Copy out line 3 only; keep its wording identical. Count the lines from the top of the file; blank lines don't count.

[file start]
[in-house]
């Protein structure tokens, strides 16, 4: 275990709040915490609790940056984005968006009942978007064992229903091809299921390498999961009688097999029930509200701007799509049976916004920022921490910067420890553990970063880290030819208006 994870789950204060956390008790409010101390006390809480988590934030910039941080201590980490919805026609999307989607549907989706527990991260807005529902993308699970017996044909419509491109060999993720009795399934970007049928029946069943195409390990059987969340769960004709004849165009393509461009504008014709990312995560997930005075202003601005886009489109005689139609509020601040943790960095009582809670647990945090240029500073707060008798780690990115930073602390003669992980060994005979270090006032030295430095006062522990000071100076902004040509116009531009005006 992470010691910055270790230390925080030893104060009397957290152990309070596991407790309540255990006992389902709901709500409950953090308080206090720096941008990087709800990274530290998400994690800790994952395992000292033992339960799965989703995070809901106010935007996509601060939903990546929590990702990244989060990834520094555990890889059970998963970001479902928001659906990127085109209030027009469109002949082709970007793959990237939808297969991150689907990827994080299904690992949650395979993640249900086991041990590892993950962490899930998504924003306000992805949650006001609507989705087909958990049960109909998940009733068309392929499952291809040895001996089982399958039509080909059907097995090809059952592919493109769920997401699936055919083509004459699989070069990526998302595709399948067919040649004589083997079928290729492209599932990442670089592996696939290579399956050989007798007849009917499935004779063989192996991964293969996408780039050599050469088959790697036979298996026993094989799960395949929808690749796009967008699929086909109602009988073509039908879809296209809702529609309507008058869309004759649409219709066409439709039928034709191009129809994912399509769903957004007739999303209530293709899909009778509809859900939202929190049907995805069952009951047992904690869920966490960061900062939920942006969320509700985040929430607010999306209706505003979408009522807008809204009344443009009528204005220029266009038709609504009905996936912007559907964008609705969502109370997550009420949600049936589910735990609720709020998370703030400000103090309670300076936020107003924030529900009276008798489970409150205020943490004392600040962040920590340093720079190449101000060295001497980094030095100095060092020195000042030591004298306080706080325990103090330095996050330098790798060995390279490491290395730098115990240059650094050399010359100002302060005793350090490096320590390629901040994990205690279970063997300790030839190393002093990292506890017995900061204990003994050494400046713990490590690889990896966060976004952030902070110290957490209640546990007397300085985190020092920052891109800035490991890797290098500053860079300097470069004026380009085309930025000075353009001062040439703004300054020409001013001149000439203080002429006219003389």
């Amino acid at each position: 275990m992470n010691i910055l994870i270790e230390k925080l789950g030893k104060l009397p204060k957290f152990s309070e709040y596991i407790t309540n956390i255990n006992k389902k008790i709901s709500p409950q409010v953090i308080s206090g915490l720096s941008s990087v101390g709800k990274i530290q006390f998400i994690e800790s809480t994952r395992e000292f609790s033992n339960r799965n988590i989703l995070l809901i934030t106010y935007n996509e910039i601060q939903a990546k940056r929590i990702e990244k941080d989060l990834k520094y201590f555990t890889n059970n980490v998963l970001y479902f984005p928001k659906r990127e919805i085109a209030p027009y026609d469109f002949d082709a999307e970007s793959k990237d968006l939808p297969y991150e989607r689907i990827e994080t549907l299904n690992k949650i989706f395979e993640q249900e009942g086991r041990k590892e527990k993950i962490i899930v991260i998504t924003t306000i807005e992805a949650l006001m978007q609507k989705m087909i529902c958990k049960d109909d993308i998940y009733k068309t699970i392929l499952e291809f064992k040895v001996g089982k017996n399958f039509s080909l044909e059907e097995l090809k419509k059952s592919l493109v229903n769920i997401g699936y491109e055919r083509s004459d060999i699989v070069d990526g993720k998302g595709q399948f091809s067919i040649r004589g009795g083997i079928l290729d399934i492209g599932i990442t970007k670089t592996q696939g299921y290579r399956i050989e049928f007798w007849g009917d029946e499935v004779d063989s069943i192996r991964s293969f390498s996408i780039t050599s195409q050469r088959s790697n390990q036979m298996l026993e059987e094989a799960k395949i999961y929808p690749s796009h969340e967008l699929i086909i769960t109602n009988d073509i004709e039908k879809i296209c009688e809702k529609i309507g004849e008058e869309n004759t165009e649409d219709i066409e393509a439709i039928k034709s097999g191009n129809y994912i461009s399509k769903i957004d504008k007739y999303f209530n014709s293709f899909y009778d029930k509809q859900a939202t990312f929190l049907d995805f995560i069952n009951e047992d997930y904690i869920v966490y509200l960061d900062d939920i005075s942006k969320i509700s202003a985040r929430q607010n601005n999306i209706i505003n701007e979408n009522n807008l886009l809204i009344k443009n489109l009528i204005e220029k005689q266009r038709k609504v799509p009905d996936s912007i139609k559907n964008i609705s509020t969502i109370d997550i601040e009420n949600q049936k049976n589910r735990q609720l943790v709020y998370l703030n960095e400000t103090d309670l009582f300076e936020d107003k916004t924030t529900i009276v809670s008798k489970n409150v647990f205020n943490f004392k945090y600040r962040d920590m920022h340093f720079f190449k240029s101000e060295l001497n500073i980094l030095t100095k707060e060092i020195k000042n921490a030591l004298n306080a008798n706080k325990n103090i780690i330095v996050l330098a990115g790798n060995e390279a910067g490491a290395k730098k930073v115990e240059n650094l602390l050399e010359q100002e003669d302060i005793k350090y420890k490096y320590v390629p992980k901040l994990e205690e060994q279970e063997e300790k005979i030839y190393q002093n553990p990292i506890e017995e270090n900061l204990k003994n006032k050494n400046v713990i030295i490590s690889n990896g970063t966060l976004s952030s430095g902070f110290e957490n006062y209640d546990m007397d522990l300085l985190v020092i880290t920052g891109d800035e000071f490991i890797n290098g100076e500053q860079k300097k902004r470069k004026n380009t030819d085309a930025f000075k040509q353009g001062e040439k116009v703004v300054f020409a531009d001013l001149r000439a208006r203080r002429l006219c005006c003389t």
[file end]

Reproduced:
């Amino acid at each position: 275990m992470n010691i910055l994870i270790e230390k925080l789950g030893k104060l009397p204060k957290f152990s309070e709040y596991i407790t309540n956390i255990n006992k389902k008790i709901s709500p409950q409010v953090i308080s206090g915490l720096s941008s990087v101390g709800k990274i530290q006390f998400i994690e800790s809480t994952r395992e000292f609790s033992n339960r799965n988590i989703l995070l809901i934030t106010y935007n996509e910039i601060q939903a990546k940056r929590i990702e990244k941080d989060l990834k520094y201590f555990t890889n059970n980490v998963l970001y479902f984005p928001k659906r990127e919805i085109a209030p027009y026609d469109f002949d082709a999307e970007s793959k990237d968006l939808p297969y991150e989607r689907i990827e994080t549907l299904n690992k949650i989706f395979e993640q249900e009942g086991r041990k590892e527990k993950i962490i899930v991260i998504t924003t306000i807005e992805a949650l006001m978007q609507k989705m087909i529902c958990k049960d109909d993308i998940y009733k068309t699970i392929l499952e291809f064992k040895v001996g089982k017996n399958f039509s080909l044909e059907e097995l090809k419509k059952s592919l493109v229903n769920i997401g699936y491109e055919r083509s004459d060999i699989v070069d990526g993720k998302g595709q399948f091809s067919i040649r004589g009795g083997i079928l290729d399934i492209g599932i990442t970007k670089t592996q696939g299921y290579r399956i050989e049928f007798w007849g009917d029946e499935v004779d063989s069943i192996r991964s293969f390498s996408i780039t050599s195409q050469r088959s790697n390990q036979m298996l026993e059987e094989a799960k395949i999961y929808p690749s796009h969340e967008l699929i086909i769960t109602n009988d073509i004709e039908k879809i296209c009688e809702k529609i309507g004849e008058e869309n004759t165009e649409d219709i066409e393509a439709i039928k034709s097999g191009n129809y994912i461009s399509k769903i957004d504008k007739y999303f209530n014709s293709f899909y009778d029930k509809q859900a939202t990312f929190l049907d995805f995560i069952n009951e047992d997930y904690i869920v966490y509200l960061d900062d939920i005075s942006k969320i509700s202003a985040r929430q607010n601005n999306i209706i505003n701007e979408n009522n807008l886009l809204i009344k443009n489109l009528i204005e220029k005689q266009r038709k609504v799509p009905d996936s912007i139609k559907n964008i609705s509020t969502i109370d997550i601040e009420n949600q049936k049976n589910r735990q609720l943790v709020y998370l703030n960095e400000t103090d309670l009582f300076e936020d107003k916004t924030t529900i009276v809670s008798k489970n409150v647990f205020n943490f004392k945090y600040r962040d920590m920022h340093f720079f190449k240029s101000e060295l001497n500073i980094l030095t100095k707060e060092i020195k000042n921490a030591l004298n306080a008798n706080k325990n103090i780690i330095v996050l330098a990115g790798n060995e390279a910067g490491a290395k730098k930073v115990e240059n650094l602390l050399e010359q100002e003669d302060i005793k350090y420890k490096y320590v390629p992980k901040l994990e205690e060994q279970e063997e300790k005979i030839y190393q002093n553990p990292i506890e017995e270090n900061l204990k003994n006032k050494n400046v713990i030295i490590s690889n990896g970063t966060l976004s952030s430095g902070f110290e957490n006062y209640d546990m007397d522990l300085l985190v020092i880290t920052g891109d800035e000071f490991i890797n290098g100076e500053q860079k300097k902004r470069k004026n380009t030819d085309a930025f000075k040509q353009g001062e040439k116009v703004v300054f020409a531009d001013l001149r000439a208006r203080r002429l006219c005006c003389t």